What is a Holter Monitor?
A Holter monitor is a small, portable battery-operated device that records your heart rhythm for a 24-hour period.
An ECG (see above) provides your cardiologist with a 10 second snapshot of your heart’s rhythm whereas a Holter Monitor records your heart’s rhythm for a longer period of time (usually 24 hours). A Holter monitor may be required for any of the following reasons:
- For detection of an irregular heartbeat that may come and go and is not always picked up on routine ECGs.
- To observe your heart rhythm especially if you have experienced palpitations or other symptoms such as dizziness, skipping heart or feeling faint
- To observe your heart for any irregular arrhythmias which may arise from a heart condition
- Monitor your heart after commencing new medicines
- To determine if your heart is getting enough oxygen to meet its needs
If you have a pacemaker and feel dizzy, your doctor may use a Holter monitor to find out if your pacemaker is working properly
What to bring
- A current referral from your GP or specialist
- Medicare card and any concession cards as well as private health insurance details
- B. Full payment will be required on the day of the test.
- Wear a loose-fitting shirt or top as the practice nurse/technician will need access to the chest area
- Your skin will be clean and prepared for ECG electrode placements (Your chest may be shaved in small areas if you are very hairy)
- ECG dots are placed across your chest
- The dots may be secured with tape (Please advise the practice nurse/technician if you have any allergies to tapes etc)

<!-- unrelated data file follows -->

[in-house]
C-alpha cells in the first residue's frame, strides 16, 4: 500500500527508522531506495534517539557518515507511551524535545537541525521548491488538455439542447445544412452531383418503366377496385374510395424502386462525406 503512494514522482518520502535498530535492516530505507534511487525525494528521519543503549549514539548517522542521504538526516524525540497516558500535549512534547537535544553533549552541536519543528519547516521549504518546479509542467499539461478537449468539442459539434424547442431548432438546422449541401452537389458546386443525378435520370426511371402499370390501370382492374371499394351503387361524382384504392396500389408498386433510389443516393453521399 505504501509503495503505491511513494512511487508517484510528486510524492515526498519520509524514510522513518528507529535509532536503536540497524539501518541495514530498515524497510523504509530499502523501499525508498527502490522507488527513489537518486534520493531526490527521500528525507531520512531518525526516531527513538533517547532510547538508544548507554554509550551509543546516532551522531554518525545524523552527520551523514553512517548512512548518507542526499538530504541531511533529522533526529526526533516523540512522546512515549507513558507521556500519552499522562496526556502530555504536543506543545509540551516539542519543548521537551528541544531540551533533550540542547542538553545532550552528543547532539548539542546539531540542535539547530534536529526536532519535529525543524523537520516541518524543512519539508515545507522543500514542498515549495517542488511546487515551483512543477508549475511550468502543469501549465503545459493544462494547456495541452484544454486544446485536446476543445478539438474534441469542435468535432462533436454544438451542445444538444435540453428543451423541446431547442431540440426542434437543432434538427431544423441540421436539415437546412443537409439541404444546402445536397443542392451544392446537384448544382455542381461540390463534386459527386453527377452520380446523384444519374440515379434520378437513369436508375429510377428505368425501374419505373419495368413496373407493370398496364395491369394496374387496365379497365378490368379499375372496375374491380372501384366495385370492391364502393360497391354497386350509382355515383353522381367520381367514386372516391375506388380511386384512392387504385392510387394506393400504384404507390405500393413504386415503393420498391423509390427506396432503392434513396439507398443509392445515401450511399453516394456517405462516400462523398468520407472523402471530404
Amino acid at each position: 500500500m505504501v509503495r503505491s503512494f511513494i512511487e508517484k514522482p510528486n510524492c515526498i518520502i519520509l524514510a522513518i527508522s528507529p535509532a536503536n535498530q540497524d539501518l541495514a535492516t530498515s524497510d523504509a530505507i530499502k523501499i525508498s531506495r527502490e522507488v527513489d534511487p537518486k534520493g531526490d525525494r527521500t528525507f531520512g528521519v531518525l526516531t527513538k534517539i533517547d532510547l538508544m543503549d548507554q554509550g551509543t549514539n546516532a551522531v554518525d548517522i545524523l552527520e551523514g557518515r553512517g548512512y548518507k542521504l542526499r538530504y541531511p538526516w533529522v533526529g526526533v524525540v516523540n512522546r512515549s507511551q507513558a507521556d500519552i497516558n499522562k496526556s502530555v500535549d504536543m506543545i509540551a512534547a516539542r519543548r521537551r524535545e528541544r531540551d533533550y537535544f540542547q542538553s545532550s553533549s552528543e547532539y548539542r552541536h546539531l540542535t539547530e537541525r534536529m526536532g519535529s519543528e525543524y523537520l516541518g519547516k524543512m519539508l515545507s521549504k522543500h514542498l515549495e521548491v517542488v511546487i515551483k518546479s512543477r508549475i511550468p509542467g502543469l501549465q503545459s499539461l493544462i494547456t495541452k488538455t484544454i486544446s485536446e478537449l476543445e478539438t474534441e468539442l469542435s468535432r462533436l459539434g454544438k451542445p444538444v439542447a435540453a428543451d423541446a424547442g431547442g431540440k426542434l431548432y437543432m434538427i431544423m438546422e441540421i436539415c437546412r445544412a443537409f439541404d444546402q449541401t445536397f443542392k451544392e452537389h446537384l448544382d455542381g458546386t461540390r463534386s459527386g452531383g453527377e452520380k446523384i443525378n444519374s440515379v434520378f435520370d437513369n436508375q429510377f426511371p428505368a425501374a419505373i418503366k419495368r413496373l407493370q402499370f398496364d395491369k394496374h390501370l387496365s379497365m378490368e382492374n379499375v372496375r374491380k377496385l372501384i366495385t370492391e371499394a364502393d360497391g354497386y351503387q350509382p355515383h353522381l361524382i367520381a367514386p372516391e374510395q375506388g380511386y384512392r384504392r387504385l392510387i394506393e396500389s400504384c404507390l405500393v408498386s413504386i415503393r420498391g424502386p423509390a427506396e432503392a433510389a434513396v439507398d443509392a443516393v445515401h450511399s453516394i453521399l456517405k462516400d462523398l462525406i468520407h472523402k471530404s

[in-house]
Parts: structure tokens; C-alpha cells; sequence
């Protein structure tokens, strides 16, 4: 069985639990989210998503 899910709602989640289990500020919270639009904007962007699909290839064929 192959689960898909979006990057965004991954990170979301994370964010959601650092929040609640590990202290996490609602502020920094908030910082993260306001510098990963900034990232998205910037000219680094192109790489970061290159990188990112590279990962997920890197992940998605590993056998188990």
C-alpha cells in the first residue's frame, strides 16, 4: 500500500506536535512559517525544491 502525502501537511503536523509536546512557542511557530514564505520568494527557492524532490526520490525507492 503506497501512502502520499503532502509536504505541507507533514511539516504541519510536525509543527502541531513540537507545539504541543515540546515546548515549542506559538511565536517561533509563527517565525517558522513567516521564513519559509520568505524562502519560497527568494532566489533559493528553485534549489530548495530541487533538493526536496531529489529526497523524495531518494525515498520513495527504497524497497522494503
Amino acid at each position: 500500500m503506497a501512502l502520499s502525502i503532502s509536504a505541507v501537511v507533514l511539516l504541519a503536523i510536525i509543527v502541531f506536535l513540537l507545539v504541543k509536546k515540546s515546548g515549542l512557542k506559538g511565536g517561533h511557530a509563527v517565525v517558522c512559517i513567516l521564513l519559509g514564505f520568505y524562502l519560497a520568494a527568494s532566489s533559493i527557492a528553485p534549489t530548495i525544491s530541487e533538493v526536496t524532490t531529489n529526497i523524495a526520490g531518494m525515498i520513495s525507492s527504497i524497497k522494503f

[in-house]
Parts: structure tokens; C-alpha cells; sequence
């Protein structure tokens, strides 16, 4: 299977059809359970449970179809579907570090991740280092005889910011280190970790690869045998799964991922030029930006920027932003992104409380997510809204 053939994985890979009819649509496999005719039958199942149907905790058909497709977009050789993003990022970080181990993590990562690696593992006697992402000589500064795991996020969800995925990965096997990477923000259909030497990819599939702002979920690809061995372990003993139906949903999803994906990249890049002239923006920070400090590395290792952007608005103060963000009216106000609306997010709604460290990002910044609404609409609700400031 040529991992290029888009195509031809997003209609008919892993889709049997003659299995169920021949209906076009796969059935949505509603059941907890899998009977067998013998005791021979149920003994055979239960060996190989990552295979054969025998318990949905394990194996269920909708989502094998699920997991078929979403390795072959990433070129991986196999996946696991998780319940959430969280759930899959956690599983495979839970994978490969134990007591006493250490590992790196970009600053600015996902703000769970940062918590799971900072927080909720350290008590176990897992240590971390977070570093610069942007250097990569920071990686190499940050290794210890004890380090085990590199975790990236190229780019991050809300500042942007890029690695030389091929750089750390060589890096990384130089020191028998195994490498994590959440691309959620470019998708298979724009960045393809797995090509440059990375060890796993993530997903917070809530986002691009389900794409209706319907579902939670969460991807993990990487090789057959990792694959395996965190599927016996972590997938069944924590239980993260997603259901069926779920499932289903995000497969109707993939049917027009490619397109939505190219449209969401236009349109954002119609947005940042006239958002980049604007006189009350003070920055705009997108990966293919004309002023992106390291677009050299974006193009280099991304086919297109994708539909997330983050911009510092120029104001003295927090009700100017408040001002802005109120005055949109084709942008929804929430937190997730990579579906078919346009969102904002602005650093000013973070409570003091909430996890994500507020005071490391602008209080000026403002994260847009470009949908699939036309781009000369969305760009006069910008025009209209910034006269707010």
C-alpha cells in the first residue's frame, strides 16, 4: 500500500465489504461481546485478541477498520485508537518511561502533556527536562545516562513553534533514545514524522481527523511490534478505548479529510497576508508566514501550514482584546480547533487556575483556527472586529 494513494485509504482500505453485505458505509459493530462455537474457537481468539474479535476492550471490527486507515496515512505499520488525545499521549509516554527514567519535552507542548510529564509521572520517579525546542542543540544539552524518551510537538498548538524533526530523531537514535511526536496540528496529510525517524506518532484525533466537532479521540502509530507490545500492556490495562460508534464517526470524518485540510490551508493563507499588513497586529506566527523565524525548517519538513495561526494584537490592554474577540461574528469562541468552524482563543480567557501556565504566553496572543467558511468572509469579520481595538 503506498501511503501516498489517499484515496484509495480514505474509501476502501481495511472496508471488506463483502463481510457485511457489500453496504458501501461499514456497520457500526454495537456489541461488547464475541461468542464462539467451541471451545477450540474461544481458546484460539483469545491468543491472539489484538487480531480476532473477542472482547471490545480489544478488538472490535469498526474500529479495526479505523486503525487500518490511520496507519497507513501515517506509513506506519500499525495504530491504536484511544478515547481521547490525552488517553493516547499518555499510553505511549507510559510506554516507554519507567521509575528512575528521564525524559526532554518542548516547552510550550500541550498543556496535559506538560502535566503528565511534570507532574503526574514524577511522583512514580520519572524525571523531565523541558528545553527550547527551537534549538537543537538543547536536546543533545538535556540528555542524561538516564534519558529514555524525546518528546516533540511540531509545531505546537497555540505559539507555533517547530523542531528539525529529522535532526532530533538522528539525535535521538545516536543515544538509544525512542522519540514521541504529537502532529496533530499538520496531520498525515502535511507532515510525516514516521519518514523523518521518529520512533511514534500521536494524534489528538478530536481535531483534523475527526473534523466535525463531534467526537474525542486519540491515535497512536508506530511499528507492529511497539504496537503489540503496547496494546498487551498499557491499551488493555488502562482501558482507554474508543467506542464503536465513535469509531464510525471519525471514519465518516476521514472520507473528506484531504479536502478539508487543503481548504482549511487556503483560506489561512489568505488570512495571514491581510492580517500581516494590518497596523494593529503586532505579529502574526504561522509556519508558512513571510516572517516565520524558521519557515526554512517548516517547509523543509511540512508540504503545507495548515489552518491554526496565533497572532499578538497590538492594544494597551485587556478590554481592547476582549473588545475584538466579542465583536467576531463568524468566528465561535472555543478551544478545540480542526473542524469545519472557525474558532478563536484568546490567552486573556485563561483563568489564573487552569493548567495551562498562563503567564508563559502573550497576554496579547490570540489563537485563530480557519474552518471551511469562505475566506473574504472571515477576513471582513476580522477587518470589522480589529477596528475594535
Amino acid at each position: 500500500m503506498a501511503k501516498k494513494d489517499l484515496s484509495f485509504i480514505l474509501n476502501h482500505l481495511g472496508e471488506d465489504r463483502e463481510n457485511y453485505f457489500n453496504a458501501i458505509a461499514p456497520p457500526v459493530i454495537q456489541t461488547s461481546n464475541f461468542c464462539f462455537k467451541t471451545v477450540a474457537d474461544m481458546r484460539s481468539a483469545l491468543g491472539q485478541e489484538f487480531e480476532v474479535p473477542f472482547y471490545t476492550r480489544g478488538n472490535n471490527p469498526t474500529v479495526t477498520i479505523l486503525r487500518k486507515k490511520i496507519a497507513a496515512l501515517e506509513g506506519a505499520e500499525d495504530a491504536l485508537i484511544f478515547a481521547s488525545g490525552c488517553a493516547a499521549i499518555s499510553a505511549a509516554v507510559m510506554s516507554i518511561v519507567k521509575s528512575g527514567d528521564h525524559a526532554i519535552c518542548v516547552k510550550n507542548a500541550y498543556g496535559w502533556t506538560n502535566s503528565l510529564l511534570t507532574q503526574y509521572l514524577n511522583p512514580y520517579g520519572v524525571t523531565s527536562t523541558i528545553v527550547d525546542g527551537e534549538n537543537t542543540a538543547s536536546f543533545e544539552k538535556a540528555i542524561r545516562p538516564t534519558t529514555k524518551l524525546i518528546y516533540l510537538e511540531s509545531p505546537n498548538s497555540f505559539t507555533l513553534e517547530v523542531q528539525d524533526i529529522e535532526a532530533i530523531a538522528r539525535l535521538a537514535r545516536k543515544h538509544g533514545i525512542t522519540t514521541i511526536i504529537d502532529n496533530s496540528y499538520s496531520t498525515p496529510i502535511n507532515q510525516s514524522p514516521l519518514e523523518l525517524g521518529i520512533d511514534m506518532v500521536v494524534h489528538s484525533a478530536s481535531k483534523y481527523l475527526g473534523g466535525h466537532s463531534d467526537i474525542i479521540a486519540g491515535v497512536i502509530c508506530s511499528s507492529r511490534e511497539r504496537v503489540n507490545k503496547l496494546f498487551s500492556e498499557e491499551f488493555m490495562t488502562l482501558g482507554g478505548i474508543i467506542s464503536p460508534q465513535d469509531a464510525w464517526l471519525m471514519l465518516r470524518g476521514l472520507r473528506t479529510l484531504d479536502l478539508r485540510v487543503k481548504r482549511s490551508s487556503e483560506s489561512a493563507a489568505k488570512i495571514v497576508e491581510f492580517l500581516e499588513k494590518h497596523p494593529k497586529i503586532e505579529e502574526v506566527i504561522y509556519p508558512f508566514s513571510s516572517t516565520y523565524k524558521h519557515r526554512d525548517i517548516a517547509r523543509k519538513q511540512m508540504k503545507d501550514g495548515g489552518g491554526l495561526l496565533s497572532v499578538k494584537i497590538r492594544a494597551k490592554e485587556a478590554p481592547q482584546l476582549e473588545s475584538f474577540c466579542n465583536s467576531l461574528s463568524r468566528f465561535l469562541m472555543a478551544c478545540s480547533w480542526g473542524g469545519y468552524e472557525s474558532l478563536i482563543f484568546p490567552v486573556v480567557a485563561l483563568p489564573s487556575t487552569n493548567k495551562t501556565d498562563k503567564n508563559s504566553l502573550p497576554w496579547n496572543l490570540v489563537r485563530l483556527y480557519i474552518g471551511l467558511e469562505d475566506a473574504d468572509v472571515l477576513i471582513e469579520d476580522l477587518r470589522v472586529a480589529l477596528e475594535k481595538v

- Once the electrodes are in place, the practice nurse will help you put the Holter monitor on and explains how to take care of it. You can carry the monitor in a pocket or pouch, slung across your shoulders and neck like a purse or camera, or attach it to your waist.
Do your usual activities while you wear the monitor with these exceptions:
- Don’t bathe, shower or swim while wearing the monitor.
- Don’t have X-rays while wearing the monitor.
- Stay away from metal detectors or large magnets.
- Don’t scratch around the dots
- Should an electrode fall off simply tape it back down
- Please reconnect any leads if they become disconnected
The practice nurse/technician will show you how to press the event button on the Holter monitor if you feel any of the following symptoms
- Chest pain
- Shortness of breath
- Skipping, racing or palpating heartbeats
- Generally unwell
If it is too difficult to press the button the practice nurse/technician will ask you to keep an accurate diary of any of the above events. Your diary will be compared to any changes in your ECG recorded by the Holter Monitor.
The monitor is not painful to wear and has no associated risks.
- After the test period, please return to Central Park Specialist Centre and the practice nurse/technician will remove the monitor. She will upload the recording of your heart activity into the computer and prepare a report for your doctor. This will include any notes in your diary if you chose to write down any events instead of using the events button on the monitor. You should get the results of the test in one or two weeks
- Once your Holter monitor has been removed you are free to leave
- Cost of service
- Bulk Billed